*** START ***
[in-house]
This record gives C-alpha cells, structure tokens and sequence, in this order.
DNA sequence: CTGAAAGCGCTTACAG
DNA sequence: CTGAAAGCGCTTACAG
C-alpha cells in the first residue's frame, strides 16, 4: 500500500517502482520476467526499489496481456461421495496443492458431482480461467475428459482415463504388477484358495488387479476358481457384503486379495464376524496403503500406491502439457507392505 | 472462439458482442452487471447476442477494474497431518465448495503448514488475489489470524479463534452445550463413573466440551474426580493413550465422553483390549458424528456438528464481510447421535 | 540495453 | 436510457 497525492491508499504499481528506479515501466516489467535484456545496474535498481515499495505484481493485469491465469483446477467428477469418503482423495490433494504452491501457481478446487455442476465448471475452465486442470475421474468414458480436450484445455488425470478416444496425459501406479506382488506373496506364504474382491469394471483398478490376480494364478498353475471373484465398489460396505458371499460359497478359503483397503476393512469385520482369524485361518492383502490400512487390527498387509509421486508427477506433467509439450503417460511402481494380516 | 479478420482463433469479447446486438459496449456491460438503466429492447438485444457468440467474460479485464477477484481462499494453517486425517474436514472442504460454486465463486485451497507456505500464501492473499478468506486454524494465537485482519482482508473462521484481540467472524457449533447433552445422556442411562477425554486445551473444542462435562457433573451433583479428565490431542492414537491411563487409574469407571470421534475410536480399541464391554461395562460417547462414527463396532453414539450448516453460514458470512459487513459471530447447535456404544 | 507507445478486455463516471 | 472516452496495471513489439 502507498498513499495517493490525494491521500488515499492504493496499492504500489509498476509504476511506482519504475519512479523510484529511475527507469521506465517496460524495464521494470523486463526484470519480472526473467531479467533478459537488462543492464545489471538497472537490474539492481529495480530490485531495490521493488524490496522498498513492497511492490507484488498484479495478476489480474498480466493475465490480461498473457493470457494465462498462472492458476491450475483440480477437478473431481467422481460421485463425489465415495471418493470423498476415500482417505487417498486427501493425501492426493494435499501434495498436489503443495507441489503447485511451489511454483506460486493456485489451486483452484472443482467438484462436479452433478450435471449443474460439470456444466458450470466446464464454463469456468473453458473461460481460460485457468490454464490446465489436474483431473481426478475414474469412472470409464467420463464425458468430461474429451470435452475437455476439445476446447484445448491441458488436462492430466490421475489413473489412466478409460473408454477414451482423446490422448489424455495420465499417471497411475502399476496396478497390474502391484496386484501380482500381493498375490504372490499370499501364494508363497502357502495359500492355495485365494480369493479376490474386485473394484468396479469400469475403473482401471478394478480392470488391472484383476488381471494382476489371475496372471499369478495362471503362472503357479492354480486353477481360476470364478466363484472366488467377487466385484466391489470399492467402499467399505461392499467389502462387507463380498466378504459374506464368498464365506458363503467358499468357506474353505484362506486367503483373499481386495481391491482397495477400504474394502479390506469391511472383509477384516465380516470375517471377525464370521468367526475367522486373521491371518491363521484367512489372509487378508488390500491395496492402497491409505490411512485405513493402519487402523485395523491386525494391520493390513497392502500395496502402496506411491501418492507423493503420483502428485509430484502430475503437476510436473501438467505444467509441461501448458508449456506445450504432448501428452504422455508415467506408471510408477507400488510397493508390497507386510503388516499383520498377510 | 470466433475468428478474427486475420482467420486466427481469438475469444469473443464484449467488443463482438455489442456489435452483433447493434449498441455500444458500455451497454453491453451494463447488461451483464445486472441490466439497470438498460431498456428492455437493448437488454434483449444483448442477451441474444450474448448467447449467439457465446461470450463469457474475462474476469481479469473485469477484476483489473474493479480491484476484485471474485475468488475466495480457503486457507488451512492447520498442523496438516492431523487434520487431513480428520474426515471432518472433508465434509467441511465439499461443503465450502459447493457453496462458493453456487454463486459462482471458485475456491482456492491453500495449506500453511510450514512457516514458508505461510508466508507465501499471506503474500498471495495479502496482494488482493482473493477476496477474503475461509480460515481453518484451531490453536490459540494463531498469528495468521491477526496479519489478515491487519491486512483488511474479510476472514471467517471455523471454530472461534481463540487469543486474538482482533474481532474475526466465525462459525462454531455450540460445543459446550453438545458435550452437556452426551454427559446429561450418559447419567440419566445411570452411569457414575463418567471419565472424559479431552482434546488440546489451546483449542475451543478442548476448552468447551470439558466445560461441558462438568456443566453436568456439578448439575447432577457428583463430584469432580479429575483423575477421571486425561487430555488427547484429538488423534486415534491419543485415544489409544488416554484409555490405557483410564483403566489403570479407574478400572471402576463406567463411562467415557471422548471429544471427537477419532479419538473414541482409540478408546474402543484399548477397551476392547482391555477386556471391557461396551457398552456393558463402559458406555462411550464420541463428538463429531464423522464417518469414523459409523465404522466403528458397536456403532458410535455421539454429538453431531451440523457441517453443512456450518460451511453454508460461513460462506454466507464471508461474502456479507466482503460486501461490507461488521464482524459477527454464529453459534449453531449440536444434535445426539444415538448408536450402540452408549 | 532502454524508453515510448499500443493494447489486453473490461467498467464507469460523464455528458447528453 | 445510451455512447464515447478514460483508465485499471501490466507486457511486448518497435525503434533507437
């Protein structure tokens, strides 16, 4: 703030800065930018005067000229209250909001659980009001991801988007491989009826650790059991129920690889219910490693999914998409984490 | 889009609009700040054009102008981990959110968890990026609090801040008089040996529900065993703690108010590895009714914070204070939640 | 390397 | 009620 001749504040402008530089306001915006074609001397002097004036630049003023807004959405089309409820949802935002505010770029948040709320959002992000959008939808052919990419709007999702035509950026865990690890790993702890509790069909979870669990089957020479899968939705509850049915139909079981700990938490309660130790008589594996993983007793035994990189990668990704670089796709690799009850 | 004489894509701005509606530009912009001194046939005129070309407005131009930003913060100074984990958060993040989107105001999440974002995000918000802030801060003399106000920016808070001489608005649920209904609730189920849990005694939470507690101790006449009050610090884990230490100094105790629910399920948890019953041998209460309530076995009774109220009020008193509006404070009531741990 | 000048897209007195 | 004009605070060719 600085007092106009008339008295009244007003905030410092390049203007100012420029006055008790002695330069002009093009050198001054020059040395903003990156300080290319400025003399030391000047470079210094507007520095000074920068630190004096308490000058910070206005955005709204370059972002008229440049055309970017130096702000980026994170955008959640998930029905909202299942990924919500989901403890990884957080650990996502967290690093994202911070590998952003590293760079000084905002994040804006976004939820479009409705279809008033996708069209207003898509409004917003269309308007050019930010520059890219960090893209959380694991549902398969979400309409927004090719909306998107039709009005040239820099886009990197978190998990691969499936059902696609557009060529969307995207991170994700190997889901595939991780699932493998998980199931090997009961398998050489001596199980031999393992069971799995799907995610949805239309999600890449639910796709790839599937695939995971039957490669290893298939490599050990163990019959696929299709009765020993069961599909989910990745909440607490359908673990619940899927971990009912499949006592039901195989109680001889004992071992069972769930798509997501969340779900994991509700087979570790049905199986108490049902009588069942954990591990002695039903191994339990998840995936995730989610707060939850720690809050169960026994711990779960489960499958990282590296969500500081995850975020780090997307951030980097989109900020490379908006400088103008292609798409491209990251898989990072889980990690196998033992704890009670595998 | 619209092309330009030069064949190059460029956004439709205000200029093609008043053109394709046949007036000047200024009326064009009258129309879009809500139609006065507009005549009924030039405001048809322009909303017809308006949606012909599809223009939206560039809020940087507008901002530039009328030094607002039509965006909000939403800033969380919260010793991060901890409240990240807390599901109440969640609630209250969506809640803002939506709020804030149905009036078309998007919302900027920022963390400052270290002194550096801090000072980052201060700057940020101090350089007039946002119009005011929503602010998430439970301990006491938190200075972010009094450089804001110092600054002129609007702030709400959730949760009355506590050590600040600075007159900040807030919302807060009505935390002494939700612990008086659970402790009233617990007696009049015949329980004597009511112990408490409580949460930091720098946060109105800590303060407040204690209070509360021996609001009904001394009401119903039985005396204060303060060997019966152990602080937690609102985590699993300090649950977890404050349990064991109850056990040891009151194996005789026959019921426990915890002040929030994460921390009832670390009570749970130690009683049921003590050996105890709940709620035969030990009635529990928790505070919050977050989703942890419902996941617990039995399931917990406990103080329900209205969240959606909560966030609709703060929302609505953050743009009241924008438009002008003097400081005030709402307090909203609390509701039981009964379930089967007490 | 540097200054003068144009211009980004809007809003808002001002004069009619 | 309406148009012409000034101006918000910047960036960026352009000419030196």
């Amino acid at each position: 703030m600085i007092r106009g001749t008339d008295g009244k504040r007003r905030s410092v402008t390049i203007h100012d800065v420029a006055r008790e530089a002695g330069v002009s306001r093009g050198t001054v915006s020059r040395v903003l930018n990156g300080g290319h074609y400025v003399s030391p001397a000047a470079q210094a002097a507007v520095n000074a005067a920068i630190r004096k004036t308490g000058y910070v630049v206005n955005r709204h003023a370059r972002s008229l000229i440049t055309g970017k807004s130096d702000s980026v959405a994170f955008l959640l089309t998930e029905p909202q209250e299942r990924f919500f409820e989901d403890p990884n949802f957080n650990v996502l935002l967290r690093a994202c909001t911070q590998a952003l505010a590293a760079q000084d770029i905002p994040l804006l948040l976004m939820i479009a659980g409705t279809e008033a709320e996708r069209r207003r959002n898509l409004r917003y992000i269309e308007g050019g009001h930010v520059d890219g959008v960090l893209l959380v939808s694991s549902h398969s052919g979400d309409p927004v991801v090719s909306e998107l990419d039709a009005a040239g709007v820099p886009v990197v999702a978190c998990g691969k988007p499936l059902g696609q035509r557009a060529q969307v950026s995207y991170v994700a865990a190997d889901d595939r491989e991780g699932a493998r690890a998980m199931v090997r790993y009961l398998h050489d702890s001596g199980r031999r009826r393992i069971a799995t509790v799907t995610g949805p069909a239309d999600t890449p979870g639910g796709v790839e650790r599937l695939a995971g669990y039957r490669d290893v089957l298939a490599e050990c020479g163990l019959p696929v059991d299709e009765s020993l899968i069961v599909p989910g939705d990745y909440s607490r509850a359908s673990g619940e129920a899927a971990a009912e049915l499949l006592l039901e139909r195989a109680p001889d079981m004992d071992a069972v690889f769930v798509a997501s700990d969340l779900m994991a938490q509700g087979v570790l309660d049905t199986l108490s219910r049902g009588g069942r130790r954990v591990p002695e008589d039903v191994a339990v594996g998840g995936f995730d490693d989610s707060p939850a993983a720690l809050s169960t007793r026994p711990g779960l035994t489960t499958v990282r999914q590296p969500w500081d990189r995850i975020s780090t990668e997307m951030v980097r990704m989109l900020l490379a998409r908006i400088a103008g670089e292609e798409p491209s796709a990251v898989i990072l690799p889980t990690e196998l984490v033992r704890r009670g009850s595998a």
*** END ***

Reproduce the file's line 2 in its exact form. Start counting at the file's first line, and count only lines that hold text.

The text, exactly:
This record gives C-alpha cells, structure tokens and sequence, in this order.